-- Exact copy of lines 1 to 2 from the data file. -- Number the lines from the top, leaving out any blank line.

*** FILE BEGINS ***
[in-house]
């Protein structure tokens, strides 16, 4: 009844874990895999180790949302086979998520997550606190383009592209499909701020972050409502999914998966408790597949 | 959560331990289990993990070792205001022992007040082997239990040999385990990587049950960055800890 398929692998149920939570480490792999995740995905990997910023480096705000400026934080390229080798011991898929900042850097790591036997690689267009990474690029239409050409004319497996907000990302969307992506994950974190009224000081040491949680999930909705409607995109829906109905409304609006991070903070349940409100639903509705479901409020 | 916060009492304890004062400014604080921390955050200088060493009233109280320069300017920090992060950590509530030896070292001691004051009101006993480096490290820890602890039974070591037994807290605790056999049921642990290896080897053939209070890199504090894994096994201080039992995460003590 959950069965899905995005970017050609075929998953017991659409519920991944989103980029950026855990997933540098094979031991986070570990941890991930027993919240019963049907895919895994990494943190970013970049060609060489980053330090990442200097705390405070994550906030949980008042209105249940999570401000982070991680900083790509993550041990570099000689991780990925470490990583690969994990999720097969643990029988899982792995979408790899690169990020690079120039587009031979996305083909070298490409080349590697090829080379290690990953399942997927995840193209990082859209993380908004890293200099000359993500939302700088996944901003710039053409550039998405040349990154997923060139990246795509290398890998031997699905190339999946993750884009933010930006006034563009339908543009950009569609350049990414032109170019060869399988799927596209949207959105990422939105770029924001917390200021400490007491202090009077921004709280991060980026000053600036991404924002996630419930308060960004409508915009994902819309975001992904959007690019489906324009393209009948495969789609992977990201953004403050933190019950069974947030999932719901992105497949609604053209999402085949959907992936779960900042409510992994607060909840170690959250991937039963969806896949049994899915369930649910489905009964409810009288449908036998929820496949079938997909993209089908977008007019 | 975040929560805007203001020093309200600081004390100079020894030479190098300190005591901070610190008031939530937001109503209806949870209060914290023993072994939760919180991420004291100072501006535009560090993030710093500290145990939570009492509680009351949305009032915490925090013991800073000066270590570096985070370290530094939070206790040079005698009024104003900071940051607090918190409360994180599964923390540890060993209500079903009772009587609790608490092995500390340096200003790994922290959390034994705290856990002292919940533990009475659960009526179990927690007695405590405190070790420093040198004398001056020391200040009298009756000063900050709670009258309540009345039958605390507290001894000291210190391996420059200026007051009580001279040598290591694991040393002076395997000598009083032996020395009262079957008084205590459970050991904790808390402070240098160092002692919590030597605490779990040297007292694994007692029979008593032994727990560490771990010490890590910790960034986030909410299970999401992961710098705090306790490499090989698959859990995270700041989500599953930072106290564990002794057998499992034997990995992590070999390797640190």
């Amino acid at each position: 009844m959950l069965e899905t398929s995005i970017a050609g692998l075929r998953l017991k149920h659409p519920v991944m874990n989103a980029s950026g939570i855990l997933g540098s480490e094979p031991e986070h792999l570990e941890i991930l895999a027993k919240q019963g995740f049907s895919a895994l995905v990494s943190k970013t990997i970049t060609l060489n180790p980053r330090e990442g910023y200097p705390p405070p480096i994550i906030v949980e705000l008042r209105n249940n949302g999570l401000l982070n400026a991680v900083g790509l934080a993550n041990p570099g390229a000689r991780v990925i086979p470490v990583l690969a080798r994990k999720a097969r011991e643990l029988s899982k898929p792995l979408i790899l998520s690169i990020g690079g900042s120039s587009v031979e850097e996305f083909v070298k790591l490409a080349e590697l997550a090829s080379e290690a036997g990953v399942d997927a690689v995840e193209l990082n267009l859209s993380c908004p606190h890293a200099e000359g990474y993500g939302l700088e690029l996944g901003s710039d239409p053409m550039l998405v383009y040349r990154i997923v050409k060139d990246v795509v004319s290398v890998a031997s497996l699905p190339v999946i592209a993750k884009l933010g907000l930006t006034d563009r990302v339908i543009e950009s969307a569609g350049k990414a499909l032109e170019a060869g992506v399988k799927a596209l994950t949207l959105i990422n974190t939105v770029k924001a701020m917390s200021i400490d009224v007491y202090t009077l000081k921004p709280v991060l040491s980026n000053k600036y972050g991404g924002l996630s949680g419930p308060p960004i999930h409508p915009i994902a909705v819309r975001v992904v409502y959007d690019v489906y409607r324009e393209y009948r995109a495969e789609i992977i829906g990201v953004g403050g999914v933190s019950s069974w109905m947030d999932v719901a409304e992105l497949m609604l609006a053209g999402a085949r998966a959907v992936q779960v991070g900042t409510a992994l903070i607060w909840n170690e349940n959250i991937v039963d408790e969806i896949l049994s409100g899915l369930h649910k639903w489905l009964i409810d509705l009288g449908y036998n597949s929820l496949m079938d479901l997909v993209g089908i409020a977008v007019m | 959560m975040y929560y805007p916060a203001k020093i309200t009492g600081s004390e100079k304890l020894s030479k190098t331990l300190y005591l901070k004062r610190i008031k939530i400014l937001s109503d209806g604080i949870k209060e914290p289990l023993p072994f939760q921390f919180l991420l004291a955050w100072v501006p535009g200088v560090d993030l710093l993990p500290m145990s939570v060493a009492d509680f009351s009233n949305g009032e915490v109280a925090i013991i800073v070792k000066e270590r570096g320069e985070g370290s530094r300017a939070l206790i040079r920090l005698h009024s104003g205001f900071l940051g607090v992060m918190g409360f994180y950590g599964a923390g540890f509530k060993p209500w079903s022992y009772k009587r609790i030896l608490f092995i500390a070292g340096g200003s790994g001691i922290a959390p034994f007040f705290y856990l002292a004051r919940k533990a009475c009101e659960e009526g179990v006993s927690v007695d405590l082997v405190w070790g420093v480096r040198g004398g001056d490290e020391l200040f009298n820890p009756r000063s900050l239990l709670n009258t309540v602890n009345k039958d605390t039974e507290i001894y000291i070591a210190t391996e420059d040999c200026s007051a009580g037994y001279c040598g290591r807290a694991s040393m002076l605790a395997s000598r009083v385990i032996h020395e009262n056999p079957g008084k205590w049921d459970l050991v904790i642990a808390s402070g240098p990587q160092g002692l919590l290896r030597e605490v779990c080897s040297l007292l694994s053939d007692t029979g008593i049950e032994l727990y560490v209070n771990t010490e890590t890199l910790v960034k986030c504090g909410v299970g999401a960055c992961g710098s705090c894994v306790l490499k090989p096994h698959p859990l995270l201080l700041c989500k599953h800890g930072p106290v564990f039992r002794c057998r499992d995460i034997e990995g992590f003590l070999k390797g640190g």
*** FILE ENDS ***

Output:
[in-house]
């Protein structure tokens, strides 16, 4: 009844874990895999180790949302086979998520997550606190383009592209499909701020972050409502999914998966408790597949 | 959560331990289990993990070792205001022992007040082997239990040999385990990587049950960055800890 398929692998149920939570480490792999995740995905990997910023480096705000400026934080390229080798011991898929900042850097790591036997690689267009990474690029239409050409004319497996907000990302969307992506994950974190009224000081040491949680999930909705409607995109829906109905409304609006991070903070349940409100639903509705479901409020 | 916060009492304890004062400014604080921390955050200088060493009233109280320069300017920090992060950590509530030896070292001691004051009101006993480096490290820890602890039974070591037994807290605790056999049921642990290896080897053939209070890199504090894994096994201080039992995460003590 959950069965899905995005970017050609075929998953017991659409519920991944989103980029950026855990997933540098094979031991986070570990941890991930027993919240019963049907895919895994990494943190970013970049060609060489980053330090990442200097705390405070994550906030949980008042209105249940999570401000982070991680900083790509993550041990570099000689991780990925470490990583690969994990999720097969643990029988899982792995979408790899690169990020690079120039587009031979996305083909070298490409080349590697090829080379290690990953399942997927995840193209990082859209993380908004890293200099000359993500939302700088996944901003710039053409550039998405040349990154997923060139990246795509290398890998031997699905190339999946993750884009933010930006006034563009339908543009950009569609350049990414032109170019060869399988799927596209949207959105990422939105770029924001917390200021400490007491202090009077921004709280991060980026000053600036991404924002996630419930308060960004409508915009994902819309975001992904959007690019489906324009393209009948495969789609992977990201953004403050933190019950069974947030999932719901992105497949609604053209999402085949959907992936779960900042409510992994607060909840170690959250991937039963969806896949049994899915369930649910489905009964409810009288449908036998929820496949079938997909993209089908977008007019 | 975040929560805007203001020093309200600081004390100079020894030479190098300190005591901070610190008031939530937001109503209806949870209060914290023993072994939760919180991420004291100072501006535009560090993030710093500290145990939570009492509680009351949305009032915490925090013991800073000066270590570096985070370290530094939070206790040079005698009024104003900071940051607090918190409360994180599964923390540890060993209500079903009772009587609790608490092995500390340096200003790994922290959390034994705290856990002292919940533990009475659960009526179990927690007695405590405190070790420093040198004398001056020391200040009298009756000063900050709670009258309540009345039958605390507290001894000291210190391996420059200026007051009580001279040598290591694991040393002076395997000598009083032996020395009262079957008084205590459970050991904790808390402070240098160092002692919590030597605490779990040297007292694994007692029979008593032994727990560490771990010490890590910790960034986030909410299970999401992961710098705090306790490499090989698959859990995270700041989500599953930072106290564990002794057998499992034997990995992590070999390797640190």